The Panda Kaltura AWS Cluster – Backup

We have covered many topics on creating, managing and lowering the costs using Amazon AWS for a Kaltura video cluster. In this post we will cover backup and recovery using AWS services. When considering backup for your Kaltura AWS cluster, there are several parts to consider:

  • Video storage – which is probably on S3. This is the main body of data. S3 itself provides more than 99.99% guarantees against data loss, with triple replication (double in the case of Reduced Redundancy Storage). However, it is not suitable for backups since it is quite expansive.
  • EC2 instances and EBS Volumes – Your EC2 instances include your application data and code, including configuration files, or in the case of the Kaltura custom modifications to the server code.

There are several backup options, both using AWS services and third party, or writing some script yourself using the AWS API.


The Glacier service provides low cost storage for backup and archiving. It integrates well with S3. Both of the services offer dependable and highly durable storage for the Internet, but while Amazon S3 was designed for rapid retrieval, Glacier, trades off retrieval time for cost, providing storage for as little at $0.01 per Gigabyte per month while retrieving data within three to five hours.

You can set up automatic, policy-driven archiving to Glacier storage as your data ages. This is called a lifecycle rule.
First, you need to tell S3 which objects are to be archived, and under what conditions.

For example, you can set up a prefix for which the rule will apply. Then you set a relative or absolute time specifier and a time period for transitioning objects to Glacier. They can be relative (migrate items that are older than a certain number of days) or absolute (migrate items on a specific date)
An object age at which the object will be deleted from S3.
The objects that are moved to glacier will be deleted from S3, but their metadata will remain there. When listing your S3 bucket objects, you will see in the object storage class one of the following values:

  • STANDARD – 99.999999999% durability. S3’s default storage option.
  • RRS – 99.99% durability. S3’s Reduced Redundancy Storage option.
  • GLACIER – 99.999999999% durability, object archived in Glacier option.

However, you cannot simply use a GET request for the object as you would if it were stored in S3. You need to first RESTORE it. This takes 3 to 5 hours, then it will be available in S3 RRS for a period you specify.


An AMI contains the information for launching an EC2 instance, including user data, installed software and OS configuration. It is a template of the root volume of an instance.

AMIs are best used with EBS backed instances and not with instance store instances due to more support in the API.

EBS Snapshots

EBS, or Elastic Block Store, provides your instances with fast and reliable storage. This is typically where your application code and configuration will be found. Amazon EBS volumes are designed to be highly available and reliable. Amazon EBS volume data is replicated across multiple servers in an Availability Zone to prevent the loss of data from the failure of any single component. EBS volumes are generally 10 times more reliable than typical commodity disk drives.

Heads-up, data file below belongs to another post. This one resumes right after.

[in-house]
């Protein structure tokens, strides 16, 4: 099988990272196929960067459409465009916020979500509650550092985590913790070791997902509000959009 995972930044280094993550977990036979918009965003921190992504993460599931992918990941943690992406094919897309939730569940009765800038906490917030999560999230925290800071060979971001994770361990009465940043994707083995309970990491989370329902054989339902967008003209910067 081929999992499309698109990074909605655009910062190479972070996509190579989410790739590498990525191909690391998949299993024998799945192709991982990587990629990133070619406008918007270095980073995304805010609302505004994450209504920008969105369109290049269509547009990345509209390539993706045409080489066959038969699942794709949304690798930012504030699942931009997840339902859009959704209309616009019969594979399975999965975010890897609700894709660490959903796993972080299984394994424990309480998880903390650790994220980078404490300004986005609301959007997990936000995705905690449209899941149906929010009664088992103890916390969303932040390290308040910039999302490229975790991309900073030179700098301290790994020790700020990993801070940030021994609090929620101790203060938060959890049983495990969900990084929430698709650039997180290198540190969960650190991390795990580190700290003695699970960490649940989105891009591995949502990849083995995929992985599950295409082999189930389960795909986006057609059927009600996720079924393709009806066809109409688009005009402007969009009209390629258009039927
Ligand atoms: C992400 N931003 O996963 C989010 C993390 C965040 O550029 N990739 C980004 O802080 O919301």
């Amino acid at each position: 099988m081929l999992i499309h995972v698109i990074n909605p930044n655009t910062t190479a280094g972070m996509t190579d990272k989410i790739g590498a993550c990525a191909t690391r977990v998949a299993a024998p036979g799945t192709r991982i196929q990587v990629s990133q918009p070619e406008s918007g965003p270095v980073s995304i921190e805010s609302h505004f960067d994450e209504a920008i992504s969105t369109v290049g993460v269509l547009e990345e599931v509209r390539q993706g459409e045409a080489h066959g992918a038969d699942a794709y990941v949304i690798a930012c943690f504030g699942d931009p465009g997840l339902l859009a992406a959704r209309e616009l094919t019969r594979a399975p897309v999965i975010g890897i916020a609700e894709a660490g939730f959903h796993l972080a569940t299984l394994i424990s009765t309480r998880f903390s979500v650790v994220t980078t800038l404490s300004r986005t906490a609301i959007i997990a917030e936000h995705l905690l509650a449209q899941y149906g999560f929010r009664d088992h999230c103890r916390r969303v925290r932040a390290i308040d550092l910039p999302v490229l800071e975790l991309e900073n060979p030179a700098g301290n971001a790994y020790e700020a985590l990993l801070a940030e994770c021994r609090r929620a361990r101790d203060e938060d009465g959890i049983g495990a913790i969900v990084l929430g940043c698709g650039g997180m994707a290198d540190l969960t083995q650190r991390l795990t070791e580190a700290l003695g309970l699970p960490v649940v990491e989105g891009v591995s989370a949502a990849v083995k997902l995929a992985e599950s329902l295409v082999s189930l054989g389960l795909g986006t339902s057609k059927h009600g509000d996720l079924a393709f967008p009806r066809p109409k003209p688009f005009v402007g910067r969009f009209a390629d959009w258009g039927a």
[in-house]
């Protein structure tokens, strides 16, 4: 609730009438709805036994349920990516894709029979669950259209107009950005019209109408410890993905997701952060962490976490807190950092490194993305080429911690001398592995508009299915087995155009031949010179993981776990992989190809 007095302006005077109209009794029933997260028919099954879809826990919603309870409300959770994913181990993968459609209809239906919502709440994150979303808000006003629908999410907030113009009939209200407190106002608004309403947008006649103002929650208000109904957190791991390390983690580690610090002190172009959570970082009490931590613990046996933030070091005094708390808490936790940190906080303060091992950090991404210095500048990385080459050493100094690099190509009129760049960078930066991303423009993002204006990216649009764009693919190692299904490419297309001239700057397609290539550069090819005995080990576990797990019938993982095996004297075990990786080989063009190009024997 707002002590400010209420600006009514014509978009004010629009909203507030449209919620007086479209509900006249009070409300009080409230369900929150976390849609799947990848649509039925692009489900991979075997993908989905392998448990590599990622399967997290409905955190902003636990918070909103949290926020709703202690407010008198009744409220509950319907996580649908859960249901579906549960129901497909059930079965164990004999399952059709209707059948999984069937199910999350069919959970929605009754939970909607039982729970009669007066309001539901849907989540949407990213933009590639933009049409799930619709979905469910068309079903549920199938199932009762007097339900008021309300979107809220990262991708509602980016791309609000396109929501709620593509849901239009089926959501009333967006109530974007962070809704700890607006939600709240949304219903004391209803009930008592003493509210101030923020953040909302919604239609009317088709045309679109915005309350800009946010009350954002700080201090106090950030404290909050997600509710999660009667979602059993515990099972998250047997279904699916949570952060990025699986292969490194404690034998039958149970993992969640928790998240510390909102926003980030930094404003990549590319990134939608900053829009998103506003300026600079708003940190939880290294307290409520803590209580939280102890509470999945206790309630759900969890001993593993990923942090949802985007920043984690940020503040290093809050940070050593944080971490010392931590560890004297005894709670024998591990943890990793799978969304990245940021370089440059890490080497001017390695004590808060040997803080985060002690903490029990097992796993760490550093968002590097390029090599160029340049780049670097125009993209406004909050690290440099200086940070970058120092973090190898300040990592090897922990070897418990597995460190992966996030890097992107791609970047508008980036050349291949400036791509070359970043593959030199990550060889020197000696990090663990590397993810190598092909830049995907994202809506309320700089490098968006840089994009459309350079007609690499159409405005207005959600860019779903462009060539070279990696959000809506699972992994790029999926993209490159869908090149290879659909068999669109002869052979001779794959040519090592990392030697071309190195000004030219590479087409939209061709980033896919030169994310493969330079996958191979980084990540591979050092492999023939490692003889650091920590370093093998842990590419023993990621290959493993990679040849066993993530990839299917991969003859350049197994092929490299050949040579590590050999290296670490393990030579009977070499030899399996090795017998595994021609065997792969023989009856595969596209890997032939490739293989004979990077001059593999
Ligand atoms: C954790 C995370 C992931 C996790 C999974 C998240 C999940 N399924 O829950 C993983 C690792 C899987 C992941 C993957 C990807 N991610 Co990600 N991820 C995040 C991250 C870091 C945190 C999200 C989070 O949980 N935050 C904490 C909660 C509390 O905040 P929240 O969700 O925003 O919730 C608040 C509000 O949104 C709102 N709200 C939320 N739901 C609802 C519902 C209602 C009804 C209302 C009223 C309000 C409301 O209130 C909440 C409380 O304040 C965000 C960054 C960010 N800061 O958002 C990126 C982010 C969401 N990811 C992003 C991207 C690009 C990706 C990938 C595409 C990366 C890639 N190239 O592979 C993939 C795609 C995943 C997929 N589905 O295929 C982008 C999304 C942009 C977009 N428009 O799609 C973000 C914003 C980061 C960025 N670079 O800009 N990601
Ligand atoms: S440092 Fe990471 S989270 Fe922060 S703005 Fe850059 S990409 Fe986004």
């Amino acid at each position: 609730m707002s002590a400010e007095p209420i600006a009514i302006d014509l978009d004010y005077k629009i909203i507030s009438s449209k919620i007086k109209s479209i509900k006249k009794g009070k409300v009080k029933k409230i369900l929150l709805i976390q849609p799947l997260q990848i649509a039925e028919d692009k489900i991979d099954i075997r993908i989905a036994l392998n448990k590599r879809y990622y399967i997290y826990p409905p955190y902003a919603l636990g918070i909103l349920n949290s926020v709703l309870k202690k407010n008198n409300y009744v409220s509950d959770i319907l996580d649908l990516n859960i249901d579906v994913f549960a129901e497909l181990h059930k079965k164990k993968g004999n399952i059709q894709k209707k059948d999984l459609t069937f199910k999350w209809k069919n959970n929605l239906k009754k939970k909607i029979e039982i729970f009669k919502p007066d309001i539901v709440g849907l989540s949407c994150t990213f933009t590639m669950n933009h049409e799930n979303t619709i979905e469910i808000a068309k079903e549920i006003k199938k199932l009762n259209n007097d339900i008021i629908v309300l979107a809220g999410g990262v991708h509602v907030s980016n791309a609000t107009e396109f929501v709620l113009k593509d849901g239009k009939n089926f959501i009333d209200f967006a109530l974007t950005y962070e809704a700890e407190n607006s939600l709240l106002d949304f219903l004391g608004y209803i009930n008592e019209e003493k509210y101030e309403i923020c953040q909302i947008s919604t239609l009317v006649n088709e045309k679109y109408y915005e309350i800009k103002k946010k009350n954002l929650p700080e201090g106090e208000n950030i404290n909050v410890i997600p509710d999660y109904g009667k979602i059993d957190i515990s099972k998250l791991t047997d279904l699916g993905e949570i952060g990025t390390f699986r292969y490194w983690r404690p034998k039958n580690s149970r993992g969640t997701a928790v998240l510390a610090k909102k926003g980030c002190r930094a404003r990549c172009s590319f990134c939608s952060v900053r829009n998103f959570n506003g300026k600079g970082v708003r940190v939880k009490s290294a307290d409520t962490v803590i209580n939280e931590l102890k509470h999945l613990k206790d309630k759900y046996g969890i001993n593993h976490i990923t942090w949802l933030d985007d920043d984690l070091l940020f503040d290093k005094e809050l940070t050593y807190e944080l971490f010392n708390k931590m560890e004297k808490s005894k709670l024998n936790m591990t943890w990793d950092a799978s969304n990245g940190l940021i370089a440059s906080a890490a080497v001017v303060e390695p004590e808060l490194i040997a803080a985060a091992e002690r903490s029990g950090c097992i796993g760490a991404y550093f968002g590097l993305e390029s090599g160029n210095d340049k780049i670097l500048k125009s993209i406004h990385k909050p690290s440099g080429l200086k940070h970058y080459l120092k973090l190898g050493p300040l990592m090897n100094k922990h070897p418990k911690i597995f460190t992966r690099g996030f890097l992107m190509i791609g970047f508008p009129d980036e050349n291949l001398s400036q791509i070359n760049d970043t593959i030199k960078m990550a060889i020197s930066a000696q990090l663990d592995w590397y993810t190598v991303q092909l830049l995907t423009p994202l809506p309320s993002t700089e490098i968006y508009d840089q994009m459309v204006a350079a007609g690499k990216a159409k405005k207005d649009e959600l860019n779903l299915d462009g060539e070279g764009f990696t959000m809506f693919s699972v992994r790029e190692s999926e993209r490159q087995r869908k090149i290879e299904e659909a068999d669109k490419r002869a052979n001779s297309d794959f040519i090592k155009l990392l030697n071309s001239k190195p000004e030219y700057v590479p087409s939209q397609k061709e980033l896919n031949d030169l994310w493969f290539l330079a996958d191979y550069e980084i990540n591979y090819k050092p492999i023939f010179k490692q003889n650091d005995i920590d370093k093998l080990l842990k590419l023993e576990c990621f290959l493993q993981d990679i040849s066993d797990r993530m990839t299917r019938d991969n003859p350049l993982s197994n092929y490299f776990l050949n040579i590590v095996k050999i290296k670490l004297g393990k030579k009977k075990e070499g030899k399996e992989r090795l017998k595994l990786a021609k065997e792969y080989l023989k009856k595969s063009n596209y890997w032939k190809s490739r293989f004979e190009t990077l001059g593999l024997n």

Amazon EBS provides the ability to create point-in-time consistent snapshots of your volumes that are then stored in Amazon S3, and automatically replicated across multiple Availability Zones. So, taking frequent snapshots of your volume is a convenient and cost effective way to increase the long term durability of your data. In the unlikely event that your Amazon EBS volume does fail, all snapshots of that volume will remain intact, and will allow you to recreate your volume from the last snapshot point.

Amazon EBS snapshots are incremental backups, meaning that only the blocks on the device that have changed since your last snapshot will be saved. If you have a device with 100 GBs of data, but only 5 GBs of data has changed since your last snapshot, only the 5 additional GBs of snapshot data will be stored back to Amazon S3. Even though the snapshots are saved incrementally, when you delete a snapshot, only the data not needed for any other snapshot is removed. So regardless of which prior snapshots have been deleted, all active snapshots will contain all the information needed to restore the volume. In addition, the time to restore the volume is the same for all snapshots, offering the restore time of full backups with the space savings of incremental.

Snapshots can also be used to instantiate multiple new volumes, expand the size of a volume or move volumes across Availability Zones. When a new volume is created, there is the option to create it based on an existing Amazon S3 snapshot. In that scenario, the new volume begins as an exact replica of the original volume.

EBS Snapshots can also be shared, in a manner similar to AMIs. That means you can move them between accounts and regions easily.

When you snapshot an EBS volume, that snapshot is of the entire volume. Even if it was created from an AMI, your snapshot contains everything you need to create a new instance of the volume.

How a backup and restore process usually works on AWS:


  1. Create a AMI Image
  2. Create an EBS snapshot (of the volume attached to the instance)


  1. Create an EBS backed instance using the backup AMI
  2. Attach the EBS volume to instance created

Other options

You can of course create simple script using the AWS command line tools to create snapshots or AMIs using a cron job, and delete old ones.

There are also many third party solutions, which can automate the process for you.